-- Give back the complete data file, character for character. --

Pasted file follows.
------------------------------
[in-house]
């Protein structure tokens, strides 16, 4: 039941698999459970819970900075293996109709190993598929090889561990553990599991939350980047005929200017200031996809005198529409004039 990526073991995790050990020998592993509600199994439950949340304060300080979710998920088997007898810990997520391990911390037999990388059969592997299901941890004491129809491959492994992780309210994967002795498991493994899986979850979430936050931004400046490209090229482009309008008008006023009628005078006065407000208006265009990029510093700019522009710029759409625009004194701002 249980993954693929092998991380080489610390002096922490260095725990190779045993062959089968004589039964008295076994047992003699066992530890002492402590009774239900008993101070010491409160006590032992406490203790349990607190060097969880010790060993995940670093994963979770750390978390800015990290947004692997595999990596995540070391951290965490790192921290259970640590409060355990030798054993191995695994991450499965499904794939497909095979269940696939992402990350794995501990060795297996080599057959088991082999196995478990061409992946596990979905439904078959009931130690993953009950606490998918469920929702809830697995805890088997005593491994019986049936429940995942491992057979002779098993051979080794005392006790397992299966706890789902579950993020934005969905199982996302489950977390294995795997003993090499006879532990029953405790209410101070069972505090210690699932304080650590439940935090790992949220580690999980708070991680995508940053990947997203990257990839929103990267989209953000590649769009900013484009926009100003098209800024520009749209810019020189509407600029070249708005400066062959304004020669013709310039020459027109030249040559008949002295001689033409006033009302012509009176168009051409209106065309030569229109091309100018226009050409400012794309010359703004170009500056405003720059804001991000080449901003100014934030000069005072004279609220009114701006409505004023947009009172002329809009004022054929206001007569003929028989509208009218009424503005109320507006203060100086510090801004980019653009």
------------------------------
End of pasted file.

[in-house]
């Protein structure tokens, strides 16, 4: 039941698999459970819970900075293996109709190993598929090889561990553990599991939350980047005929200017200031996809005198529409004039 990526073991995790050990020998592993509600199994439950949340304060300080979710998920088997007898810990997520391990911390037999990388059969592997299901941890004491129809491959492994992780309210994967002795498991493994899986979850979430936050931004400046490209090229482009309008008008006023009628005078006065407000208006265009990029510093700019522009710029759409625009004194701002 249980993954693929092998991380080489610390002096922490260095725990190779045993062959089968004589039964008295076994047992003699066992530890002492402590009774239900008993101070010491409160006590032992406490203790349990607190060097969880010790060993995940670093994963979770750390978390800015990290947004692997595999990596995540070391951290965490790192921290259970640590409060355990030798054993191995695994991450499965499904794939497909095979269940696939992402990350794995501990060795297996080599057959088991082999196995478990061409992946596990979905439904078959009931130690993953009950606490998918469920929702809830697995805890088997005593491994019986049936429940995942491992057979002779098993051979080794005392006790397992299966706890789902579950993020934005969905199982996302489950977390294995795997003993090499006879532990029953405790209410101070069972505090210690699932304080650590439940935090790992949220580690999980708070991680995508940053990947997203990257990839929103990267989209953000590649769009900013484009926009100003098209800024520009749209810019020189509407600029070249708005400066062959304004020669013709310039020459027109030249040559008949002295001689033409006033009302012509009176168009051409209106065309030569229109091309100018226009050409400012794309010359703004170009500056405003720059804001991000080449901003100014934030000069005072004279609220009114701006409505004023947009009172002329809009004022054929206001007569003929028989509208009218009424503005109320507006203060100086510090801004980019653009």